Thank you for joining us. Our readers would enjoy discovering something interesting about you. What are you in the middle of right now that you’re excited about personally or professionally?

I received a new title recently, grandfather. My eldest child, my son John Jr., and his wife Amanda welcomed Stella Aileen Crowley on June 18th, 2022. It was the best Father’s Day ever. John Jr. is on the autism spectrum and because of that he has had to try harder than most everyone else. He graduated from college, learned to live independently and got a job. Now he is married with a family of his own. As a father, I could not be more proud of my son. My granddaughter Stella has no idea how lucky she is.

I’m also very proud of my daughter Megan who recently started a new job as the Assistant Director of Mission Integration at the Make-A-Wish Foundation of New Jersey. In March 2001, when Megan was four-years-old and not expected to live to see her fifth birthday, she was granted her own wish to go to Disney World. We had the best time, away from the hospital and doctors’ visits. With the miracle of modern medicine, Megan’s life was saved and now in her mid-20’s she has the chance to help other children with life threatening illnesses fulfill their wishes.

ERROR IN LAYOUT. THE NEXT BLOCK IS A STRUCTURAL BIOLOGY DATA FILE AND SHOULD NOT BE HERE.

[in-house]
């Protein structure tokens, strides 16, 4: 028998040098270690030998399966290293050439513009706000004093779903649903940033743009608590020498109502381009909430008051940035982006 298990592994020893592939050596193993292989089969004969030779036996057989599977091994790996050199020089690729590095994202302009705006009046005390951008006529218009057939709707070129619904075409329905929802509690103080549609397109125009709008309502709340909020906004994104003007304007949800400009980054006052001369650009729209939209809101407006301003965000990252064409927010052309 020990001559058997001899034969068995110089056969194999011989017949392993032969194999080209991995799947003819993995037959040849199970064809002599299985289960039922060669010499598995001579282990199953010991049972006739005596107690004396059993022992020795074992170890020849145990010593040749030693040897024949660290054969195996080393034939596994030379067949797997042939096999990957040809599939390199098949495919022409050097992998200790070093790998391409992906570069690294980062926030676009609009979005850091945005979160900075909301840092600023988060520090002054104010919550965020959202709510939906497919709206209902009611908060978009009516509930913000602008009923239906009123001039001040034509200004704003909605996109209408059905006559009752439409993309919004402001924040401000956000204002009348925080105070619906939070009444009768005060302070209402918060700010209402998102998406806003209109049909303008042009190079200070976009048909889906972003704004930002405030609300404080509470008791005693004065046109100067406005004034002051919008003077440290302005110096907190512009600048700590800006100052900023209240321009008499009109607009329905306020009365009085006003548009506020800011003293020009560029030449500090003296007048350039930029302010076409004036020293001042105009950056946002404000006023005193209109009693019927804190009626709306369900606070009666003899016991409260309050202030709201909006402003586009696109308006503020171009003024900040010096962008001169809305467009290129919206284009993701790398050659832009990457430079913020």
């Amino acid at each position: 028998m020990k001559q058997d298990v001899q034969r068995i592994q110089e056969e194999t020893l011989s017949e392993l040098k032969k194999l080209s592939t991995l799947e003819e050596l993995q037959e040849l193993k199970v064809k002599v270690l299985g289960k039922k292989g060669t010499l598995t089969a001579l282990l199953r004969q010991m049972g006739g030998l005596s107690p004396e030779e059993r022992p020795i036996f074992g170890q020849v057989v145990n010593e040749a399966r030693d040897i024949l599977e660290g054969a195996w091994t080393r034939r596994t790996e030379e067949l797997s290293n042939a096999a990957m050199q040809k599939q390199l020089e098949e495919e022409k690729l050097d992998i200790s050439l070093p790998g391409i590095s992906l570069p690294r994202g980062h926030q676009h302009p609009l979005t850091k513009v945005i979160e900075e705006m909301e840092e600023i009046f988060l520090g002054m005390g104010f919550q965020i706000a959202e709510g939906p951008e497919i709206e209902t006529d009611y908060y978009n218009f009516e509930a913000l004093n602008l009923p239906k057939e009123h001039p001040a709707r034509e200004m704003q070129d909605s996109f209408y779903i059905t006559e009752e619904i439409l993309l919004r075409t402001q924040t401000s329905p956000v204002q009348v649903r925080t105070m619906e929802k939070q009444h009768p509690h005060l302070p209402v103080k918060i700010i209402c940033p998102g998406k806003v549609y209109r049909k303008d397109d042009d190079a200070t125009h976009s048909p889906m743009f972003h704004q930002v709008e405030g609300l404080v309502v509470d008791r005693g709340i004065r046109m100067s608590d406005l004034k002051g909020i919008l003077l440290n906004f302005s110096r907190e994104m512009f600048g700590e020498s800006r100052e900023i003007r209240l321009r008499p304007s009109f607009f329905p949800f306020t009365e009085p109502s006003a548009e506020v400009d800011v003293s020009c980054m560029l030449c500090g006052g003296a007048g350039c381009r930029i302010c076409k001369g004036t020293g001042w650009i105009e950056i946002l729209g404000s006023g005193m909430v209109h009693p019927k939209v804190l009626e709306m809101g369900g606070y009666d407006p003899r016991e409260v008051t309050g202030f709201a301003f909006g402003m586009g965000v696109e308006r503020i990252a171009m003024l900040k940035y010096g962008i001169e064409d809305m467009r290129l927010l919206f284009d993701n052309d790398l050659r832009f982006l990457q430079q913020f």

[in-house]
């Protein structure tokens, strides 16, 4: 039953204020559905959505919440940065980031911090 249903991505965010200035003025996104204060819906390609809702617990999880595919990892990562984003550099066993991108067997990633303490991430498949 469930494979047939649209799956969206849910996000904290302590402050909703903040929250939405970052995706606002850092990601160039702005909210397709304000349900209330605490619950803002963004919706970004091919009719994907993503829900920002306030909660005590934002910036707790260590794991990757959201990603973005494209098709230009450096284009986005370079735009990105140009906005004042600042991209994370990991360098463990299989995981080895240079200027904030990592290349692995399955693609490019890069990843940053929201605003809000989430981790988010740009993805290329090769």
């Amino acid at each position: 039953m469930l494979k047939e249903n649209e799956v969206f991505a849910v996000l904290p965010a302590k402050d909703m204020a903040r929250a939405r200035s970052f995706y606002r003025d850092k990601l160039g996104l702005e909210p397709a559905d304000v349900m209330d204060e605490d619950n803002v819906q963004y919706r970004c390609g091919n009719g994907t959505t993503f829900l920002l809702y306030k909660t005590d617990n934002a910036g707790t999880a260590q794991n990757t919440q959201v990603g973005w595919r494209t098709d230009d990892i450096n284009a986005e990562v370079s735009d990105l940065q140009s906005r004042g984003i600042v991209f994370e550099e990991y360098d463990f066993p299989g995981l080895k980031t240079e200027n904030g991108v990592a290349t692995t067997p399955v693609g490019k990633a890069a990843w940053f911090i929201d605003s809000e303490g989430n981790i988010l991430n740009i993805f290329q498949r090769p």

We all get by with a little help from our friends. Who is the leader that has influenced you the most, and how?

Since I have been an entrepreneur and leader for most of my adult life, I have to say that there are two people in my life who I would consider partners and amazing pillars of support for me. First, my wife Aileen has been a tireless source of support in my life since we met in high school. She has been by my side through graduate schools to the diagnosis of our children, the chaos of starting companies and managing IPOs to my new role. Secondly, my business partner Bradley Campbell who now serves as president and CEO of Amicus Therapeutics. We met more than 20 years ago in the trenches of a consulting firm. Bradley has allowed me the opportunity to mentor him throughout his career and I could think of no one more equipped to take on my prior role. Aileen and Bradley have shown me how to become a compassionate leader.